Opioids (narcotics) are powerful drugs that are commonly used to relieve pain. Popular brand names include “OxyContin,” “Vicodin,” and “Demerol.” In the U.S., there are approximately 259 million painkiller prescriptions given out in 2012.
Health risks associated with painkillers like opioids include irregular heartbeat, heart failure, stroke, heart attack, nausea, vomiting, drowsiness, constipation, hives, respiratory depression, hallucinations, dizziness, confusion, delirium, and spasms.
Another common side effect is painkiller addiction. According to a Centers for Disease Control and Prevention (CDC) report, 12 million Americans had reported using painkiller prescriptions over the last year in 2010 for non-medicinal reasons.
A new study published online in the journal Addiction has found that American adults view prescription opioid abuse and use as a public health issue instead of a law enforcement problem. They are also fully supportive of a variety of policies intended to control opioid addiction.
“Right now we are in a situation where there are a whole host of different policies that have been proposed to tackle this epidemic, but other than some action on prescription drug monitoring programs, not a lot has been passed in terms of major policies regarding prescription opioid use,” explained study author Colleen Barry. “And our study suggests that the public is viewing this issue as a broader public health issue as opposed to a law enforcement issue, and many of them see it as being a very serious or an extremely serious problem.”
For the study, researchers sampled 1,111 U.S. adults in a web-based public opinion survey on the participants’ views about opioid abuse prescribed for pain relief between January 31 and February 28, 2014. Each respondent commented about his or her experiences with opioid painkillers, such as whether their pain problem had been serious enough to need medical treatment. The participants would also rate their seriousness of health issues, such as opioid abuse.
The researchers found that 50% of the participants had a serious pain problem to warrant treatment from the doctor, and 80% of those people were offered opioid painkillers. Also, 45% of the participants reported that their doctor had also offered them a non-medication painkiller alternative at the same time they were offered an opioid. Addiction risk had been discussed in only half of the participants’ doctors. Also, fewer than 10% would report taking opioid drugs for longer than the suggested prescription timeframe or for the feeling the drug gave rather than to treat the pain.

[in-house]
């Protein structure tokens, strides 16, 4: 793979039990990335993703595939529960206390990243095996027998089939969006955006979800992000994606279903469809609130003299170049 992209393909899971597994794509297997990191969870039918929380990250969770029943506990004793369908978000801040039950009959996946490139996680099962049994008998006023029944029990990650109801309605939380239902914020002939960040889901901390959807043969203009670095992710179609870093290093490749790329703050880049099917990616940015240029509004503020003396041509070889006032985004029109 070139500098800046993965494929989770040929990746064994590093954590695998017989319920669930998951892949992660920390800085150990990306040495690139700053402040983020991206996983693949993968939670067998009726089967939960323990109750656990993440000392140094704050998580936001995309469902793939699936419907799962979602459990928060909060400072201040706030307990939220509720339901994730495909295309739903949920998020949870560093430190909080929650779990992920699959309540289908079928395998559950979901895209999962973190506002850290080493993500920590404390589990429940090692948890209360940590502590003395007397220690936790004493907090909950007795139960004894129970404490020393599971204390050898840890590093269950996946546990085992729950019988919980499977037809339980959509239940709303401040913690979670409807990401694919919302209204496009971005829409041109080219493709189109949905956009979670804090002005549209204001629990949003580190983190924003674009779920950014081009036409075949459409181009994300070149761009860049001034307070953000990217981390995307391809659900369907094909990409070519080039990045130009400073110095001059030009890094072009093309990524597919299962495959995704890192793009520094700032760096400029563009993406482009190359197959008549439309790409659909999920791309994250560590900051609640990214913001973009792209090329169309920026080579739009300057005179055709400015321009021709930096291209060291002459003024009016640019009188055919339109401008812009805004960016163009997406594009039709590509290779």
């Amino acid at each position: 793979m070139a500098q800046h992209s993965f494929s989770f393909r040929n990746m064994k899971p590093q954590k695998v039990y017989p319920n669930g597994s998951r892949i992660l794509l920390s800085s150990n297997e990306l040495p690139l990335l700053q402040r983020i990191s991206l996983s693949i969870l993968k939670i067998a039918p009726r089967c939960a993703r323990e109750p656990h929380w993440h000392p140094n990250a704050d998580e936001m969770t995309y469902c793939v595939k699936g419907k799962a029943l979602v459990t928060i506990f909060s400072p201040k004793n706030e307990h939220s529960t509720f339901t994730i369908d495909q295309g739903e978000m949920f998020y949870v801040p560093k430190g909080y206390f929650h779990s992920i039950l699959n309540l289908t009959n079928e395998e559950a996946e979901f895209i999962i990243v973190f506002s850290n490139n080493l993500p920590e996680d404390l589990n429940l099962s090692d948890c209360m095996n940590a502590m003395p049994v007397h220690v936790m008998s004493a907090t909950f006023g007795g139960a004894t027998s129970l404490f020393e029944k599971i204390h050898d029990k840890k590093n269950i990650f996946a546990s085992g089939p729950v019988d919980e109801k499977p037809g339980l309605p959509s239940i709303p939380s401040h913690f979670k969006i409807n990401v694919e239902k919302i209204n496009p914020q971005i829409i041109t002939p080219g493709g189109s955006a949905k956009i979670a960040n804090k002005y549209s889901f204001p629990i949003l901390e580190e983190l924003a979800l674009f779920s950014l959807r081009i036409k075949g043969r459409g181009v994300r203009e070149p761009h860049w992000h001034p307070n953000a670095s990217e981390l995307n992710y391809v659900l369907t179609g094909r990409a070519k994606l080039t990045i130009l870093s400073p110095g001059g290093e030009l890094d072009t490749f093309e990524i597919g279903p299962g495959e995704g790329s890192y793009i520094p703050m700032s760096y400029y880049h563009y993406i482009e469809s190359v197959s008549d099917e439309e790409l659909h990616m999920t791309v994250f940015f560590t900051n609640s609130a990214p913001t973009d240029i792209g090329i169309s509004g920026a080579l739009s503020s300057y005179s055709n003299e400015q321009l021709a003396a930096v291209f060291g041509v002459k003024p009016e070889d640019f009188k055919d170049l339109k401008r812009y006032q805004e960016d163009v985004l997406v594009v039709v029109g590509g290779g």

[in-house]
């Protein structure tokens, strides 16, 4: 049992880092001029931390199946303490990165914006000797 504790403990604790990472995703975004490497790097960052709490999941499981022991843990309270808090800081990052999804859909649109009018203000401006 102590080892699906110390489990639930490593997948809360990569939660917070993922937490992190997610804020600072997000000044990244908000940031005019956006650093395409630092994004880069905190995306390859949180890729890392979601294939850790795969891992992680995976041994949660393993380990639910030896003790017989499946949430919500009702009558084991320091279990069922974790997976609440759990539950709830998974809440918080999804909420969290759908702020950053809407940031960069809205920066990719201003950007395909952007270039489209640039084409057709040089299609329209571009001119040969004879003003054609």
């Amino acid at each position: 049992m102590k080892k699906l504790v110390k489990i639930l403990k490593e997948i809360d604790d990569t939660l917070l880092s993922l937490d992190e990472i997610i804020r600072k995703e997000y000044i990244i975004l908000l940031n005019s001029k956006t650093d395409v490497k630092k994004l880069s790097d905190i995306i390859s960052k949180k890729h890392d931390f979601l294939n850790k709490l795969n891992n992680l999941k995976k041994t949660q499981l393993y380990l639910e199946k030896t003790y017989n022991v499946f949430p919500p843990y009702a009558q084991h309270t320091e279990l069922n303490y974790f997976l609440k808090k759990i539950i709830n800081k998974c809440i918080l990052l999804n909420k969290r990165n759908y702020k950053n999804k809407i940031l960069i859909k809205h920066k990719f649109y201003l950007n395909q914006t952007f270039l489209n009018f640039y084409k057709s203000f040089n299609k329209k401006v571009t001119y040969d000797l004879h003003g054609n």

The researchers also found that 28.2% had reported using opioids during the last year, 69.5% had used them at some point during their life, and 17.3% had reported opioid use without prescription. Also, 58% would view opioid addiction as “very serious,” and on par with other major health issues like smoking or alcohol abuse.
Doctors also seemed to be part of the issue, according to the participants surveyed. Although over 80% had blamed themselves for their painkiller addiction, 78% also viewed their doctor as responsible for making it too easy for patients to obtain several opioid prescriptions from multiple doctors. The participants also thought that thorough examination of patients were not done before opioid prescriptions were given.
“We think this is the perfect time to work on passing policies that can truly impact the crisis of prescription pain reliever abuse,” added study co-author Emma McGinty.
Sources for Today’s Article:
Barry, C.L., et al., “Understanding Americans’ views on opioid pain reliever abuse,” Addiction October 7, 2015, doi: 10.1111/add.13077.
Harrison, P., “Opioid Abuse a Public Health, Not Law Enforcement, Issue,” Medscape Multispecialty web site, October 19, 2015; http://www.medscape.com/viewarticle/852867.
“Prescription Painkiller Overdoses in the U.S.,” Centers for Disease Control and Prevention web site; http://www.cdc.gov/VitalSigns/PainkillerOverdoses/, last accessed October 20, 2015.
Mandal, A., “Opioid Side Effects,” News Medical Life Sciences & Medicine; http://www.news-medical.net/health/Opioid-Side-Effects.aspx, last updated October 13, 2013.
“Prescription Drug Abuse: What are opioids?” National Institute on Drug Abuse web site; https://www.drugabuse.gov/publications/research-reports/prescription-drugs/opioids/what-are-opioids, last accessed October 20, 2015.